Students will need their graphing calculators. I begin the lesson by reviewing the previous day’s activity relating to graphing inverse functions. I ask my students to explain in a pair-share why the inverse functions need to be restricted over a specific domain. (MP2) While they’re talking, I walk the room to make sure all the groups understand. I then tell all my students to set their calculator windows to the restricted domain we’ve discussed (xmin = -π/2, xmax= π/2) and to graph the inverse sine function (y = sine-1(x)). Some students will need help adjusting the rest of the window dimensions, but I address this by asking my students to help each other get a “good view” of the graph.
Once everyone has the graph set, I challenge them to transform the amplitude of the graph by a factor of 2 (y = 2sin-1(x)). We’ve done enough work with transformations that I expect the majority of my students to be able to accomplish this fairly easily, but they may need a little direction in re-setting the view window. Again, I ask my class to help each other while I walk around giving additional assistance as needed. I ask my students for suggestions for a few more transformations of the inverse sine, including changes to amplitude, period and phase, and we try them as a class until everyone is reasonably comfortable with them.
I repeat this procedure with inverse cosine and inverse tangent functions until my students have viewed at least two dozen inverse trig graphs and can adjust their calculator window as needed. (MP5)I always seem to have one or two students who continue to struggle with determining the window, but rather than holding the entire class back, I set up a time to work independently with these kids and for this lesson pair them up with someone who is competent at the skill and also patient and mature enough to help.
There is a video narrative that accompanies this section of the lesson and addresses some of the pedagogy. You will need copies of the Problems handout and graph paper for this section. I tell the students they will be working in teams of three to complete this activity, but that each student needs to complete all the graphs and written work. I choose to have them work in teams of three rather than independently or in pairs because this activity asks the students to develop models for real world data which is fairly challenging. I’ve found that putting my students into teams for this gives them enough support to preserver in solving these models. I give each student a copy of the handout and explain that their challenge is to find the best model for each set of data, record the model as both an equation and a graph, and explain why they think their model is the best fit. (MP1, MP3, MP4) I also say that team members do not necessarily have to agree on the models they choose, but they do have to be respectful in their disagreements. I walk around checking progress and giving encouragement and assistance as appropriate. Some students are really enthusiastic about tackling problems like these but others are somewhat intimidated about how to begin.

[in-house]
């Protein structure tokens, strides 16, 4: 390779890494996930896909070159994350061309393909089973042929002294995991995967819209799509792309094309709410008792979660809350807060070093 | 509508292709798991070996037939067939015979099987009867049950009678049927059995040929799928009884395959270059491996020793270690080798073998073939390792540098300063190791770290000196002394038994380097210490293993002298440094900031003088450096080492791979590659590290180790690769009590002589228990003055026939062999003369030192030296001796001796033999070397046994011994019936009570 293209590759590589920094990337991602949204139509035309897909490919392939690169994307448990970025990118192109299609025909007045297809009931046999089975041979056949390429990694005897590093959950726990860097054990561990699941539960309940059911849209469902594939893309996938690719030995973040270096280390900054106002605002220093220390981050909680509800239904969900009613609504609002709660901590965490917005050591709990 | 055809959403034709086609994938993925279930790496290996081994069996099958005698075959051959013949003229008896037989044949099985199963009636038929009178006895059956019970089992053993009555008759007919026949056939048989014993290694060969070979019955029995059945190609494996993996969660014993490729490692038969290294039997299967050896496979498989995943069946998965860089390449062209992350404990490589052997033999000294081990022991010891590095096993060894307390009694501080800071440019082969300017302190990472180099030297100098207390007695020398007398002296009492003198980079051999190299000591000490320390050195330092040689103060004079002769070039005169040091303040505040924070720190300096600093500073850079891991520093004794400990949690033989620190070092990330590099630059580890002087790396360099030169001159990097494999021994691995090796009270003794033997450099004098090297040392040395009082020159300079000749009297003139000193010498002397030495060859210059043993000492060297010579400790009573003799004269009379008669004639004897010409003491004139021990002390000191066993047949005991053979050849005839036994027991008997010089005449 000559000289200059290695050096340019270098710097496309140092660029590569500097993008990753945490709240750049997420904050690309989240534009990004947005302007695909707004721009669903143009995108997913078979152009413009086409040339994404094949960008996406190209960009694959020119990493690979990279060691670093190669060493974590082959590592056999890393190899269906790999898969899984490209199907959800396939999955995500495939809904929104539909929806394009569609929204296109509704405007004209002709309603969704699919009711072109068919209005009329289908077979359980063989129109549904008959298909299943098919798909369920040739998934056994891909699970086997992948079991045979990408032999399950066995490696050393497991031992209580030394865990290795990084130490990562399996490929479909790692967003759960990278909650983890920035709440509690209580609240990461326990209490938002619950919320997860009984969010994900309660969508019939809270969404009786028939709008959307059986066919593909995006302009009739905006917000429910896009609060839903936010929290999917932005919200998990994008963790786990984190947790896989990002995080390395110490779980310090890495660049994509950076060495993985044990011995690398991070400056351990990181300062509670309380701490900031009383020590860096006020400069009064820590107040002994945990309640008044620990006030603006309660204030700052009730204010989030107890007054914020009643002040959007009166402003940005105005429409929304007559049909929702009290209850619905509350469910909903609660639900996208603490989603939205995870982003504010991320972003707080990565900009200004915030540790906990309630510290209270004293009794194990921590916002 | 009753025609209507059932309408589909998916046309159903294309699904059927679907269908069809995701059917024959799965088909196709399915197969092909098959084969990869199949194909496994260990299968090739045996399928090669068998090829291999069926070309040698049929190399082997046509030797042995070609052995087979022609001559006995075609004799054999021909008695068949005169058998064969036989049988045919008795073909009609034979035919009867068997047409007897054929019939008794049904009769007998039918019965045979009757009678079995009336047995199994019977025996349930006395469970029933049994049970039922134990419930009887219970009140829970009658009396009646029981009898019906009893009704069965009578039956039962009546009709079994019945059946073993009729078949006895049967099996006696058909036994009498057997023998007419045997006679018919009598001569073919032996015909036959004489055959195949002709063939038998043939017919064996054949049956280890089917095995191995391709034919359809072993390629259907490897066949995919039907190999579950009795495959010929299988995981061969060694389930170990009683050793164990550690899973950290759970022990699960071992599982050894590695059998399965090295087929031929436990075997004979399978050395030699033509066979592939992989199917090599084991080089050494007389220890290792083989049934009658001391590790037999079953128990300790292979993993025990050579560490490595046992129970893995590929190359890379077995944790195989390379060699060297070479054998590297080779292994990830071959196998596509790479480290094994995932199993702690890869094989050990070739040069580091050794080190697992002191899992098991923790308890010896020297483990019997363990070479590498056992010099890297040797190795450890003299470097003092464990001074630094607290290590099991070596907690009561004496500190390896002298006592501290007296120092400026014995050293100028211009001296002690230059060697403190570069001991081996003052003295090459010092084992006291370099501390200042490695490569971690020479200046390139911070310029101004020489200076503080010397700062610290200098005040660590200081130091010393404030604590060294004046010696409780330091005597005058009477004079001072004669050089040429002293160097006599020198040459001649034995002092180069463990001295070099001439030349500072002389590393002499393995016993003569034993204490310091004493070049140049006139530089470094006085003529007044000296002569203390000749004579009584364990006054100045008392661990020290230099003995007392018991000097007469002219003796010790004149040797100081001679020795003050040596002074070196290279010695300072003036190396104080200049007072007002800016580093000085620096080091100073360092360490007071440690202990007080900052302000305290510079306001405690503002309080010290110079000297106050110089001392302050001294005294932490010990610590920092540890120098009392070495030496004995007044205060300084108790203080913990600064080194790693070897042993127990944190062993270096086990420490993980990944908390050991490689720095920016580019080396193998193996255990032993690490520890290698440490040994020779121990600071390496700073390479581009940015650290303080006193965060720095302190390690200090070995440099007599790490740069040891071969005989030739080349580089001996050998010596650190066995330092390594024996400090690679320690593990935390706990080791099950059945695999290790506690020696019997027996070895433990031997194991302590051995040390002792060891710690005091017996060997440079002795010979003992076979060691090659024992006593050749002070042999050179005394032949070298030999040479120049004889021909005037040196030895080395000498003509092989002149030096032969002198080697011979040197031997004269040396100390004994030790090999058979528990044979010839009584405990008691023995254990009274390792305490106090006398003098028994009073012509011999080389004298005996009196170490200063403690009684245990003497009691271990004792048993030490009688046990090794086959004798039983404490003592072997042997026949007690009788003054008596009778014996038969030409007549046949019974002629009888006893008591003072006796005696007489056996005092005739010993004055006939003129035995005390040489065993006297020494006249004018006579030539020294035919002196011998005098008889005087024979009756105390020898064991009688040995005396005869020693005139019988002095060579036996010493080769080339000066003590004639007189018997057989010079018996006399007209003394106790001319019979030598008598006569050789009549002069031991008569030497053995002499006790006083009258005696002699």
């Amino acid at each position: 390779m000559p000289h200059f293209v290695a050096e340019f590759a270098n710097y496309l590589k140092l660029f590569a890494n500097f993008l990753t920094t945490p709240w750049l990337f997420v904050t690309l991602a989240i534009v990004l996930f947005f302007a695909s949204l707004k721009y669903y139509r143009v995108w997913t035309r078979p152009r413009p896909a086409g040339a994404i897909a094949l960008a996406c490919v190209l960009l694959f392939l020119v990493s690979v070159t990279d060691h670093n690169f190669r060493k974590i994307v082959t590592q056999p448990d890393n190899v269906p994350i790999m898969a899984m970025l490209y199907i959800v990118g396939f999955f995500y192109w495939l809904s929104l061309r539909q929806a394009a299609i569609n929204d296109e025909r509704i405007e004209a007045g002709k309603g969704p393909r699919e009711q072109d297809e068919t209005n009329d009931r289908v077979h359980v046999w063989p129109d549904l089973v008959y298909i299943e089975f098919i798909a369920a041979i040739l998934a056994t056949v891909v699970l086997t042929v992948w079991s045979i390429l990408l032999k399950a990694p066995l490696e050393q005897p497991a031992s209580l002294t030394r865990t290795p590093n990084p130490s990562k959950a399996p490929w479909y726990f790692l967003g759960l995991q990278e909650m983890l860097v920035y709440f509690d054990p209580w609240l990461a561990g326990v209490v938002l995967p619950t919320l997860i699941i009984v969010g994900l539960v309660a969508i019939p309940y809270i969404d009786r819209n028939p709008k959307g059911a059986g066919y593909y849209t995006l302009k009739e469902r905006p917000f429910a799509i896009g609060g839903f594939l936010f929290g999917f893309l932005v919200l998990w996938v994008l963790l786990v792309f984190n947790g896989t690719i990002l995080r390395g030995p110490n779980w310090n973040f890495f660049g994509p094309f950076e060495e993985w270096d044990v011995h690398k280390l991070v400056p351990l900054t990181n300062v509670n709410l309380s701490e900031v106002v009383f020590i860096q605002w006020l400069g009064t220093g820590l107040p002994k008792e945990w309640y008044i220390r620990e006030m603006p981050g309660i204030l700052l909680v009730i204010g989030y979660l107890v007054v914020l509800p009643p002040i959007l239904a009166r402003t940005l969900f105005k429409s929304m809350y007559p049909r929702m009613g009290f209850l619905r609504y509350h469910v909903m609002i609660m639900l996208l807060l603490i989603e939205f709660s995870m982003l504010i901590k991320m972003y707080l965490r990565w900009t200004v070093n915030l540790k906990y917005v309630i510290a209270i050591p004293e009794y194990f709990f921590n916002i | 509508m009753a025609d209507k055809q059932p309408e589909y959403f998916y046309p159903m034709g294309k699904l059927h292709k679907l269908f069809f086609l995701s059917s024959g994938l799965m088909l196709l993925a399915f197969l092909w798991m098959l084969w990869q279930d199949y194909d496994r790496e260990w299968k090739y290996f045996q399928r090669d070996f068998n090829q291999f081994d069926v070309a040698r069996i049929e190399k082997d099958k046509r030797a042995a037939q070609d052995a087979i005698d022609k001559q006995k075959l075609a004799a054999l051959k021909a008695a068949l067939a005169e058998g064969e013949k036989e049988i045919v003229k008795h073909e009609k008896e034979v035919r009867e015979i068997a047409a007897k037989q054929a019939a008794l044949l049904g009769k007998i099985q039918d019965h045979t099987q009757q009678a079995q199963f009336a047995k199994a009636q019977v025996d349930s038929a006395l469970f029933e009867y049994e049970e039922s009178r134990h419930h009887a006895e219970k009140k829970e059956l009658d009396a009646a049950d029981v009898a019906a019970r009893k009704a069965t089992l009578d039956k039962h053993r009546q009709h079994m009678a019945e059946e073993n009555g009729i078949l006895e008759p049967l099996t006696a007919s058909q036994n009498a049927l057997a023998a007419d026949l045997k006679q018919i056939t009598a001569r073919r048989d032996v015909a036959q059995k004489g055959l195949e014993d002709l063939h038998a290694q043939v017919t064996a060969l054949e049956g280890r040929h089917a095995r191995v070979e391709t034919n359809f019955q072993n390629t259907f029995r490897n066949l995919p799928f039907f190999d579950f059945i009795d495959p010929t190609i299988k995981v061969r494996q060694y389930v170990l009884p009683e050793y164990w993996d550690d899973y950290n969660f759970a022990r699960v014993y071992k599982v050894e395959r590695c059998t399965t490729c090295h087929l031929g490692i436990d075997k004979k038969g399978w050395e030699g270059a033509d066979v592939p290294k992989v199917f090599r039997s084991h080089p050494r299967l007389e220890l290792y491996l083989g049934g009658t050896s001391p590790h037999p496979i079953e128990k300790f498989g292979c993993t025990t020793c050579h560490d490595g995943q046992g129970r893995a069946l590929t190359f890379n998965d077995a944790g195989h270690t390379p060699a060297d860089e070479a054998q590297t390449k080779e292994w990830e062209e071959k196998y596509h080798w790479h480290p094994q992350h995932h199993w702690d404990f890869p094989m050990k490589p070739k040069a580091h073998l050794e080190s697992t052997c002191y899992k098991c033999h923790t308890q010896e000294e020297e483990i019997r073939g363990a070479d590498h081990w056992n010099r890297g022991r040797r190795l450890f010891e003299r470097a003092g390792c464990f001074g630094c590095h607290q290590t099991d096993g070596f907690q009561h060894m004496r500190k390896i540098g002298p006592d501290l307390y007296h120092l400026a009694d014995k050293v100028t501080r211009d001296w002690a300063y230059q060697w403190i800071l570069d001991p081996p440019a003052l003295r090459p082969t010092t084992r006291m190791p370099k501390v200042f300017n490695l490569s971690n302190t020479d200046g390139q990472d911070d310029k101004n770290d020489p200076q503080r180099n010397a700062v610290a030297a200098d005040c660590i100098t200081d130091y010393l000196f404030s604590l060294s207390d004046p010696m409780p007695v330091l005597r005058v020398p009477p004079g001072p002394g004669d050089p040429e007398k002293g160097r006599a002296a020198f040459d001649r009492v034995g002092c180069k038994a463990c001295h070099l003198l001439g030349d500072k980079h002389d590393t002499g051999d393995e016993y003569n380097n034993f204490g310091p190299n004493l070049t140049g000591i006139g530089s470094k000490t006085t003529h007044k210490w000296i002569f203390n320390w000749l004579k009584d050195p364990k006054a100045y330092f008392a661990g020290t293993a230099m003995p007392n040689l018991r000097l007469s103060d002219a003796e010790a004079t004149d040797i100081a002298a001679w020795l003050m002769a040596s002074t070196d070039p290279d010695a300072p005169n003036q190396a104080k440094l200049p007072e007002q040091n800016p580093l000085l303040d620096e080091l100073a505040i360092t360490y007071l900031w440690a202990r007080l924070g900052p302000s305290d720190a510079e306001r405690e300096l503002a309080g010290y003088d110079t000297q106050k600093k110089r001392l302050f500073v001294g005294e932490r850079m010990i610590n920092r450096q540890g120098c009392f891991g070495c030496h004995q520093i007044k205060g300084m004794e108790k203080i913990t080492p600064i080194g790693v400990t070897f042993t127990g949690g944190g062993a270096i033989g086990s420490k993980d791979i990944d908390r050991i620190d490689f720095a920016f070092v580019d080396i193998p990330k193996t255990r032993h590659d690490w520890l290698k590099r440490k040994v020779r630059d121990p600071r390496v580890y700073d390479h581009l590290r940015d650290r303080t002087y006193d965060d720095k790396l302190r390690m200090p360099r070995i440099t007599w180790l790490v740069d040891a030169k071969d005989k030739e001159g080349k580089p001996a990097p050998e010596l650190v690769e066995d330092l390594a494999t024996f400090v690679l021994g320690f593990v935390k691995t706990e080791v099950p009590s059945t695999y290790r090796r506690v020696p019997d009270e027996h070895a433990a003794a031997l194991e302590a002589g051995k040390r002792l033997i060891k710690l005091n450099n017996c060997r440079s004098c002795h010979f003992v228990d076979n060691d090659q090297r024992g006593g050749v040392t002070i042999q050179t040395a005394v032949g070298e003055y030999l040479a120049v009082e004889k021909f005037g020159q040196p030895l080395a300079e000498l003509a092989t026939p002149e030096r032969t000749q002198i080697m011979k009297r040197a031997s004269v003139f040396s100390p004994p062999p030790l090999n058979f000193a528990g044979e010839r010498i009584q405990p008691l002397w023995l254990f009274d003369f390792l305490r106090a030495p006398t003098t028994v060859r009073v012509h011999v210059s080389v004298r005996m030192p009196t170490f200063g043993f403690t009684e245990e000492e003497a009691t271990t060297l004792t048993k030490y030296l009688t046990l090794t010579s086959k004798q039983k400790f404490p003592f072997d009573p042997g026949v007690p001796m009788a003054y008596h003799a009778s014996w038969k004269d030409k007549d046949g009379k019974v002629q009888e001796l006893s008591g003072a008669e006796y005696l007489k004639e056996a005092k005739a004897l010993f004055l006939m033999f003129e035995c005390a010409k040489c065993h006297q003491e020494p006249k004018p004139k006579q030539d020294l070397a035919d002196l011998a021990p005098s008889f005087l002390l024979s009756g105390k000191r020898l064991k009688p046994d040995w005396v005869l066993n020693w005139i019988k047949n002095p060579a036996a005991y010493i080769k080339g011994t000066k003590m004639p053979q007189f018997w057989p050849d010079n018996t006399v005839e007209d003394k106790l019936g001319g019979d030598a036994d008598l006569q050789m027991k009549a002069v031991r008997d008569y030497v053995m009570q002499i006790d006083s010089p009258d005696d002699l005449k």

My seating groups of three are generally set up to be heterogeneous in terms of both aptitude and attitude, so I don’t have to do too much encouraging, but when necessary, I try to encourage either by asking leading questions that they can easily answer or by reminding them of a similar challenge that they successfully completed. The biggest hurdle is usually figuring out what to do with the data to find x and y values. After about 15-20 minutes I advise the students that they should be finishing up the first challenge and beginning on the second. I continue to walk, observe and encourage until all the teams are done or until we are down to our last five minutes of class.
I use notecards as a part of this closure activity, but you could also have students turn in their responses on their own paper. As teams finish, I ask them to be ready to share their results with the class via their student whiteboards (I have a classroom set cut from shower board) All the teams post whiteboards with their equation for problem #1 and for problem #2 around the room so the entire class can see and compare the results. Because there are multiple equations displayed, those teams that did not quite finish can still participate in the viewing. I also have them turn in the work they’ve completed along with everyone else, so I can carefully review what they’ve completed and what stumped them. Sometimes the problem is with my groupings, which becomes evident as I walk the room, other times it’s simply confusion about this specific lesson. If that’s the case I make sure to connect with that team or teams that need additional instruction. As the final piece to this activity I give each student a notecard and tell them to review the equations and look for similarities and differences for each of the problems. I then tell them to select either problem #1 or #2 and to write an equation that combines the similarities they’ve noticed into one “optimum” equation on the notecard, along with their name, and turn it in. (MP4, MP7)